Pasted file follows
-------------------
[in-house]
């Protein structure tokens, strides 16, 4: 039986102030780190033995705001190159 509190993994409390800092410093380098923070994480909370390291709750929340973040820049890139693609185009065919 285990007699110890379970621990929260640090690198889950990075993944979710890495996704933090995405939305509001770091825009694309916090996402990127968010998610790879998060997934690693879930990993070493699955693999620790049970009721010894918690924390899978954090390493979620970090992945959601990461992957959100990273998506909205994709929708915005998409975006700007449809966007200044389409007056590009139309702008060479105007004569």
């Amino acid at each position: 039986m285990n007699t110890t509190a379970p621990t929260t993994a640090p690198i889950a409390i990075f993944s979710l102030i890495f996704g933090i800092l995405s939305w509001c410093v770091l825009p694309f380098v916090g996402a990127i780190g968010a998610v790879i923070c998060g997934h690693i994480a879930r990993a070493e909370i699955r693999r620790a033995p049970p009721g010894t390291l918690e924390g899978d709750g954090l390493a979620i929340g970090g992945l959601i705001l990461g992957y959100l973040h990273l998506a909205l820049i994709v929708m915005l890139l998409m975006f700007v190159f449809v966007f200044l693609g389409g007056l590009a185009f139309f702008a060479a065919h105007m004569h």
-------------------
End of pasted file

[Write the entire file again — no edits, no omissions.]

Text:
[in-house]
């Protein structure tokens, strides 16, 4: 039986102030780190033995705001190159 509190993994409390800092410093380098923070994480909370390291709750929340973040820049890139693609185009065919 285990007699110890379970621990929260640090690198889950990075993944979710890495996704933090995405939305509001770091825009694309916090996402990127968010998610790879998060997934690693879930990993070493699955693999620790049970009721010894918690924390899978954090390493979620970090992945959601990461992957959100990273998506909205994709929708915005998409975006700007449809966007200044389409007056590009139309702008060479105007004569």
């Amino acid at each position: 039986m285990n007699t110890t509190a379970p621990t929260t993994a640090p690198i889950a409390i990075f993944s979710l102030i890495f996704g933090i800092l995405s939305w509001c410093v770091l825009p694309f380098v916090g996402a990127i780190g968010a998610v790879i923070c998060g997934h690693i994480a879930r990993a070493e909370i699955r693999r620790a033995p049970p009721g010894t390291l918690e924390g899978d709750g954090l390493a979620i929340g970090g992945l959601i705001l990461g992957y959100l973040h990273l998506a909205l820049i994709v929708m915005l890139l998409m975006f700007v190159f449809v966007f200044l693609g389409g007056l590009a185009f139309f702008a060479a065919h105007m004569h």